Swimming in Cold Water Might Help Ward Off Dementia

If you’re fast approaching middle age (like I am) or are staring down the later years of your life and hoping to spend most of them lucid and enjoying the fruits of your labor, then keeping your mind in tact is likely something that interests you.

Dementia is scary, and it affects so many of our family and friends – which is why there’s so much research that goes into finding ways to combat it.

Most recently, a team from Cambridge University found that people who regularly swim outdoors in the winter had elevated levels of a protein that plays a key role in forming brain connections.

Image Credit: iStock

The protein in question has been found to help protect the brain against other neurodegenerative diseases like Alzheimer’s, too.

Professor Giovanna Mallucci, the Associate Director of the UK Dementia Research Institute, talked about the results in an online lecture.

Researchers have known for some time that the process of forming new synapses declines over time, and also that this process can be influenced by temperature. Hibernating mammals, for example, experience a loss of synapses when they sleep through the winter, but they are restored upon awakening in the spring.

A previous paper, published in Nature, revealed that a “cold shock” protein in the brain – RBM3 – is responsible.

In mice, exposure to freezing temperatures caused a loss of synapses… but that their RBM3 levels skyrocketed as they warmed up, allowing them to form healthy new ones.

Image Credit: iStock

Researchers then measured RBM3 levels in a group of outdoor swimming enthusiasts, all of whom became hypothermic during their chilly dips.

When compared to a group of non-swimmers, the ones who swam in cold water had higher levels of RBM3 in their blood, leading to the belief that hypothermic conditions does trigger the release of this key protein in humans, too.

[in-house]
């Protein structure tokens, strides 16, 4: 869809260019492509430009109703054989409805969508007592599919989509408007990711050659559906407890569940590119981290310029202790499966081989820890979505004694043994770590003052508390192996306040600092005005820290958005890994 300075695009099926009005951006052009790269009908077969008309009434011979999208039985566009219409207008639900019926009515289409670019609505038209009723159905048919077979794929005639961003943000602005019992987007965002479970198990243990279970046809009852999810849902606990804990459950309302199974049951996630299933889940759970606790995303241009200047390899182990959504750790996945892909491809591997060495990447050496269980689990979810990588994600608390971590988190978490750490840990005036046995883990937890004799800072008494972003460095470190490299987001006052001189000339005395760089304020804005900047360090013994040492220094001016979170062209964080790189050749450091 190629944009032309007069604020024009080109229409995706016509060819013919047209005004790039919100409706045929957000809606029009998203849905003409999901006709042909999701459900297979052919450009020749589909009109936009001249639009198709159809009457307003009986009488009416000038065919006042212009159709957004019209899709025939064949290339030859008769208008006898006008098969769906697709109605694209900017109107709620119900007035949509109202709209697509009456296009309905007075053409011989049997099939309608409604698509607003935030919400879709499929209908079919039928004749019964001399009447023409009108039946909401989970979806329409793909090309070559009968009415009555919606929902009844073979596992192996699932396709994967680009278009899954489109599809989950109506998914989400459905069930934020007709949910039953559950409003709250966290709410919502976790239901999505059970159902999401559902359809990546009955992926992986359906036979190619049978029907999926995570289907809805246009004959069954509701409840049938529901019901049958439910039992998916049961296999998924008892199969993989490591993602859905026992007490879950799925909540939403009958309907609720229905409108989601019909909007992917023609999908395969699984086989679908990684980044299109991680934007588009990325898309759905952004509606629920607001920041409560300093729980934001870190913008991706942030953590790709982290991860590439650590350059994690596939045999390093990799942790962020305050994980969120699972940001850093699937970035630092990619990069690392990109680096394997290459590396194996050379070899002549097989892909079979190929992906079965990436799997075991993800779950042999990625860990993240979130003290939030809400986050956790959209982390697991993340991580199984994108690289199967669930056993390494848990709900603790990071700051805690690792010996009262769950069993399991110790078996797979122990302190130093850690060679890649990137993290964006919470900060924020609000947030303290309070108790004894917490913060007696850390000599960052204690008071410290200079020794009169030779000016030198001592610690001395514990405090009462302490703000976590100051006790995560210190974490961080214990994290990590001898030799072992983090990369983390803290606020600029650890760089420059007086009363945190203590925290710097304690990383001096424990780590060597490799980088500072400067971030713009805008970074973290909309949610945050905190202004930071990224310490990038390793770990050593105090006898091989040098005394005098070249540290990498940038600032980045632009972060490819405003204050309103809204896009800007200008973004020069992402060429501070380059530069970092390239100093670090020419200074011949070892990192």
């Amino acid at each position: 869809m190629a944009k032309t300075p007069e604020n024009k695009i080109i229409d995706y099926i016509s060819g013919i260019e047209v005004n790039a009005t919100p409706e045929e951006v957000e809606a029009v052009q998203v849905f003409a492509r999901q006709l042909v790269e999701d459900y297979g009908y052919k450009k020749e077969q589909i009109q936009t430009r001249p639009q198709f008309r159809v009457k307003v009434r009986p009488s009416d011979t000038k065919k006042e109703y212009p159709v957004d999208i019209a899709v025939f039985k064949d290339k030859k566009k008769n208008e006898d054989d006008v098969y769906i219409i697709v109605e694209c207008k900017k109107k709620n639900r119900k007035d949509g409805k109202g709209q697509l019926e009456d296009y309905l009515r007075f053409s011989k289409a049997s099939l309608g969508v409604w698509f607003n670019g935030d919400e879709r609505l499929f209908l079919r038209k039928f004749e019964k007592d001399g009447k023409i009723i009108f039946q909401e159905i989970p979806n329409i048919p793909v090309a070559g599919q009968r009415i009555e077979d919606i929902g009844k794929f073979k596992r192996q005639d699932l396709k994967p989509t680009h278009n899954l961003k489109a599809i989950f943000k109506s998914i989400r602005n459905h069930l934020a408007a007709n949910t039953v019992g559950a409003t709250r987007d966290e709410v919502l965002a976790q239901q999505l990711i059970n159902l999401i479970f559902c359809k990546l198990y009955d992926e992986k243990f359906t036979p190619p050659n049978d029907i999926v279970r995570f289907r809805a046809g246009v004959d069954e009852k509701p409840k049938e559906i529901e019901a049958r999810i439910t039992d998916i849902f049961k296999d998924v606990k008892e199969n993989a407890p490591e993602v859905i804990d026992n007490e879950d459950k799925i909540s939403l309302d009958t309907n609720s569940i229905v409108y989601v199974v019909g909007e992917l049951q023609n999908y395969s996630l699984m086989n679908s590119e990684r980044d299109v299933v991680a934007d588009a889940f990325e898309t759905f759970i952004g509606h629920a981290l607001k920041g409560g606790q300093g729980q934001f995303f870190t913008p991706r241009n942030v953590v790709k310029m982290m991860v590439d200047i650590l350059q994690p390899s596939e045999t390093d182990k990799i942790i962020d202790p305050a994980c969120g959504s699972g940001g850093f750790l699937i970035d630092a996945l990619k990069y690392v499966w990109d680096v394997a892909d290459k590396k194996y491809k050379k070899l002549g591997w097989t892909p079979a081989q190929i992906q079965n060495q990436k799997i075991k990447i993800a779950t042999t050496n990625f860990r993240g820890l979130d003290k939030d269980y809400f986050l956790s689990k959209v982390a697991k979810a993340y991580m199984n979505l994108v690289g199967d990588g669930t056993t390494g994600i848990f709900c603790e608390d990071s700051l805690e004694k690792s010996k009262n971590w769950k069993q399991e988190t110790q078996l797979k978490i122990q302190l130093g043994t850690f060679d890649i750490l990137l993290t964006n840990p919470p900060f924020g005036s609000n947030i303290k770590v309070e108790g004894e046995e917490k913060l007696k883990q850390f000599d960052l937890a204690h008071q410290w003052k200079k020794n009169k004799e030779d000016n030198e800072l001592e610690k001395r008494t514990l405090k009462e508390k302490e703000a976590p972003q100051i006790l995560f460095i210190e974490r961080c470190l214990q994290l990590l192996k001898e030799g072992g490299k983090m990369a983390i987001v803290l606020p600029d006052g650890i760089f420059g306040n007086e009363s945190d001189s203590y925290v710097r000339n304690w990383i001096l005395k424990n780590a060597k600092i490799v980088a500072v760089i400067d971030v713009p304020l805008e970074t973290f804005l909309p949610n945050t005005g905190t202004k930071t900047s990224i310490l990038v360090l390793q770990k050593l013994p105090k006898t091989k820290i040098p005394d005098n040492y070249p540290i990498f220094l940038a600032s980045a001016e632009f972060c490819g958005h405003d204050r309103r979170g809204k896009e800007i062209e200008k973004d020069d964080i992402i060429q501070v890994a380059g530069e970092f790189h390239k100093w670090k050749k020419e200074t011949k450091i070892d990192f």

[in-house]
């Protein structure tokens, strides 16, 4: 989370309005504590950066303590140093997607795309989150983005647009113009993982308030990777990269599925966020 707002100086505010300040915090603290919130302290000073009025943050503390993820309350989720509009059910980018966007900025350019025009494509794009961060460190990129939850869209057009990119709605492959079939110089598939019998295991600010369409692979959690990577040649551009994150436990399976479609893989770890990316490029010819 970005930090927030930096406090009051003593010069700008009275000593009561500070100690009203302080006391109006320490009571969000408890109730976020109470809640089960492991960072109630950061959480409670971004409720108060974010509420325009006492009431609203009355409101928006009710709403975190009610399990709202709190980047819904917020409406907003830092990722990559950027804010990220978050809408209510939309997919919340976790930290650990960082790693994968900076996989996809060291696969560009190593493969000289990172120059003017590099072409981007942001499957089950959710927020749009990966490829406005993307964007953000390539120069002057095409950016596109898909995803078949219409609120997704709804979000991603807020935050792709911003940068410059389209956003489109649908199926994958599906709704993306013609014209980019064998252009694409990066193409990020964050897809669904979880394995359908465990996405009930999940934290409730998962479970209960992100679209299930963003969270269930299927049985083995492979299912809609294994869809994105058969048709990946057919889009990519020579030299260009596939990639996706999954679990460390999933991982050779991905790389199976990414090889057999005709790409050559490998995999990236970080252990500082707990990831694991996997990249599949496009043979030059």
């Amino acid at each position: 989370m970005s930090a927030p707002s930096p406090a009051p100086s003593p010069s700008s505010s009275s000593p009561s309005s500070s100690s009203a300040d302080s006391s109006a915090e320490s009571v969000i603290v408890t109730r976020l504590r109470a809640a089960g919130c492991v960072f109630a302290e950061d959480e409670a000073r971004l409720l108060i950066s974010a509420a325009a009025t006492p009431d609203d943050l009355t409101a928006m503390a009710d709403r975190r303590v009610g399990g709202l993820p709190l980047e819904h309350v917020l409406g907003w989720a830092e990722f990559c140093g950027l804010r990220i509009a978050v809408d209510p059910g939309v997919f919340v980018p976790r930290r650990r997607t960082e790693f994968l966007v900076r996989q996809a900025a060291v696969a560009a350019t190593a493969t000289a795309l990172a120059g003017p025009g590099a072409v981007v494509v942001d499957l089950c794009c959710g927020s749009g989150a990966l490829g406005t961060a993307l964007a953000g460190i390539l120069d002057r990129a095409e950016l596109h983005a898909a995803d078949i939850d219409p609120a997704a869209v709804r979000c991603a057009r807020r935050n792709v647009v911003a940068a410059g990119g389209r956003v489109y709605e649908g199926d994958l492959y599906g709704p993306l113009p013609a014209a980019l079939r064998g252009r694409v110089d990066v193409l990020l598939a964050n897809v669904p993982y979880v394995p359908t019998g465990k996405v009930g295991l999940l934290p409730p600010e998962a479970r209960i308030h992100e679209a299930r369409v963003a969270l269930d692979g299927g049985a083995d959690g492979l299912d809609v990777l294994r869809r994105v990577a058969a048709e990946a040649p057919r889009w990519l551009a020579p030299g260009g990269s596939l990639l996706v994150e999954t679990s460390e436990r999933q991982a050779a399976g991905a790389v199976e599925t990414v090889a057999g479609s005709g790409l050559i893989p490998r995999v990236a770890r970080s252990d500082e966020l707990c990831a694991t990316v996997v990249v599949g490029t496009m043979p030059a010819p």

This foundation is exciting and strong, but without peer-reviewed research or other, similar findings, we can’t say for sure that taking winter dips in the water will keep your brain healthy for years to come.

Image Credit: iStock

Letting yourself get too cold, or wandering too far down the path to hypothermia, is also deadly – so don’t try this at home until the scientists are sure it’s something that works.

So… just don’t do it alone. Or do it at the gym if they have a cold dip pool. We just don’t want you to drown or get hurt.

The good news for those of us how HATE being cold? If the RBM3 protein is shown to help regenerate skills, we’ll likely see the development of drugs that can help stimulate the desired responses without having to go swimming in the freezing cold.

Three cheers for science!

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People Are Sharing Things They’ll Miss About Lockdowns

Guess what, everyone?

The pandemic isn’t over yet! Not even close, in fact…

And, while we’re seeing a lot of people out there ACTING like things have improved, we all need to be smart about wearing a mask, keeping our distance from people, and washing our hands.